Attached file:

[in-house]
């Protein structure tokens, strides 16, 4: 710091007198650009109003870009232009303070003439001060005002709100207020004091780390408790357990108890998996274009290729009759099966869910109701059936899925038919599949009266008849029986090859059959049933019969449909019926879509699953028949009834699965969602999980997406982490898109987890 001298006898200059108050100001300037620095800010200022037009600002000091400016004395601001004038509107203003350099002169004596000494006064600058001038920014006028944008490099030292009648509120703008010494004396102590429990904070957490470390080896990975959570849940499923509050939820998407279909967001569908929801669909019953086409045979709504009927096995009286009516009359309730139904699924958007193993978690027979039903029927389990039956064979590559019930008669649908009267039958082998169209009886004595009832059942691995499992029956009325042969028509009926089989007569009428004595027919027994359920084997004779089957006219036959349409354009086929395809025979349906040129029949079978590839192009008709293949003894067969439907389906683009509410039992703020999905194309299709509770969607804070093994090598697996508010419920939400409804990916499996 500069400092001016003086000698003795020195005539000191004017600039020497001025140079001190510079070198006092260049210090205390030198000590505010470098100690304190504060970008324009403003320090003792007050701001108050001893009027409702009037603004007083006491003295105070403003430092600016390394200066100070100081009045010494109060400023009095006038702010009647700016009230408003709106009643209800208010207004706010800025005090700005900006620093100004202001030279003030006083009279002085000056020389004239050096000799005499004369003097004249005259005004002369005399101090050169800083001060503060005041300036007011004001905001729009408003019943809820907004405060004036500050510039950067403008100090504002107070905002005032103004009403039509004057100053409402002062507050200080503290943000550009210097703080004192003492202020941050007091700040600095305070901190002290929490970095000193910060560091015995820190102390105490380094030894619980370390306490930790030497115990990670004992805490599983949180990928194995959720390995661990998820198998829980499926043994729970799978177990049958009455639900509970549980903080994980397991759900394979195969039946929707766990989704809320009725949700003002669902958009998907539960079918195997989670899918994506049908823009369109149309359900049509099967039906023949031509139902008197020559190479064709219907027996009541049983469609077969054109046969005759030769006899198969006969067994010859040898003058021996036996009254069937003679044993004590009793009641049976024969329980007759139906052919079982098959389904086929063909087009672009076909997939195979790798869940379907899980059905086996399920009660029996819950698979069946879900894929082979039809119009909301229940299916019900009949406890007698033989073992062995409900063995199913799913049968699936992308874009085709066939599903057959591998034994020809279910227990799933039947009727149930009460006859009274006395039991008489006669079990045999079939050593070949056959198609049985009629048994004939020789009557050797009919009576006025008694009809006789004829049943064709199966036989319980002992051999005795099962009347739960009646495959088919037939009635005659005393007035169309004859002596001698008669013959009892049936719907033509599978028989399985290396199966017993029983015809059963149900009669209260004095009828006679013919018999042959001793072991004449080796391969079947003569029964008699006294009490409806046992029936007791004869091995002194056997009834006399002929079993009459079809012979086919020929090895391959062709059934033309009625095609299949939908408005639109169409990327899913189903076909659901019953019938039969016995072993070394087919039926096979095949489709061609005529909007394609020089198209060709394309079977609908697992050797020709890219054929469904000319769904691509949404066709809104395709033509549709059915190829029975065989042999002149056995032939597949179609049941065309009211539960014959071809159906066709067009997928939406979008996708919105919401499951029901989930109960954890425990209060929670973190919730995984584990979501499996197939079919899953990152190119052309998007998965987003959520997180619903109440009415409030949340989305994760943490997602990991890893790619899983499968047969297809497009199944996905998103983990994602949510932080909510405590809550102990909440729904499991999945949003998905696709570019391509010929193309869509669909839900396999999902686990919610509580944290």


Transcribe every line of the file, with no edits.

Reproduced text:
[in-house]
């Protein structure tokens, strides 16, 4: 710091007198650009109003870009232009303070003439001060005002709100207020004091780390408790357990108890998996274009290729009759099966869910109701059936899925038919599949009266008849029986090859059959049933019969449909019926879509699953028949009834699965969602999980997406982490898109987890 001298006898200059108050100001300037620095800010200022037009600002000091400016004395601001004038509107203003350099002169004596000494006064600058001038920014006028944008490099030292009648509120703008010494004396102590429990904070957490470390080896990975959570849940499923509050939820998407279909967001569908929801669909019953086409045979709504009927096995009286009516009359309730139904699924958007193993978690027979039903029927389990039956064979590559019930008669649908009267039958082998169209009886004595009832059942691995499992029956009325042969028509009926089989007569009428004595027919027994359920084997004779089957006219036959349409354009086929395809025979349906040129029949079978590839192009008709293949003894067969439907389906683009509410039992703020999905194309299709509770969607804070093994090598697996508010419920939400409804990916499996 500069400092001016003086000698003795020195005539000191004017600039020497001025140079001190510079070198006092260049210090205390030198000590505010470098100690304190504060970008324009403003320090003792007050701001108050001893009027409702009037603004007083006491003295105070403003430092600016390394200066100070100081009045010494109060400023009095006038702010009647700016009230408003709106009643209800208010207004706010800025005090700005900006620093100004202001030279003030006083009279002085000056020389004239050096000799005499004369003097004249005259005004002369005399101090050169800083001060503060005041300036007011004001905001729009408003019943809820907004405060004036500050510039950067403008100090504002107070905002005032103004009403039509004057100053409402002062507050200080503290943000550009210097703080004192003492202020941050007091700040600095305070901190002290929490970095000193910060560091015995820190102390105490380094030894619980370390306490930790030497115990990670004992805490599983949180990928194995959720390995661990998820198998829980499926043994729970799978177990049958009455639900509970549980903080994980397991759900394979195969039946929707766990989704809320009725949700003002669902958009998907539960079918195997989670899918994506049908823009369109149309359900049509099967039906023949031509139902008197020559190479064709219907027996009541049983469609077969054109046969005759030769006899198969006969067994010859040898003058021996036996009254069937003679044993004590009793009641049976024969329980007759139906052919079982098959389904086929063909087009672009076909997939195979790798869940379907899980059905086996399920009660029996819950698979069946879900894929082979039809119009909301229940299916019900009949406890007698033989073992062995409900063995199913799913049968699936992308874009085709066939599903057959591998034994020809279910227990799933039947009727149930009460006859009274006395039991008489006669079990045999079939050593070949056959198609049985009629048994004939020789009557050797009919009576006025008694009809006789004829049943064709199966036989319980002992051999005795099962009347739960009646495959088919037939009635005659005393007035169309004859002596001698008669013959009892049936719907033509599978028989399985290396199966017993029983015809059963149900009669209260004095009828006679013919018999042959001793072991004449080796391969079947003569029964008699006294009490409806046992029936007791004869091995002194056997009834006399002929079993009459079809012979086919020929090895391959062709059934033309009625095609299949939908408005639109169409990327899913189903076909659901019953019938039969016995072993070394087919039926096979095949489709061609005529909007394609020089198209060709394309079977609908697992050797020709890219054929469904000319769904691509949404066709809104395709033509549709059915190829029975065989042999002149056995032939597949179609049941065309009211539960014959071809159906066709067009997928939406979008996708919105919401499951029901989930109960954890425990209060929670973190919730995984584990979501499996197939079919899953990152190119052309998007998965987003959520997180619903109440009415409030949340989305994760943490997602990991890893790619899983499968047969297809497009199944996905998103983990994602949510932080909510405590809550102990909440729904499991999945949003998905696709570019391509010929193309869509669909839900396999999902686990919610509580944290």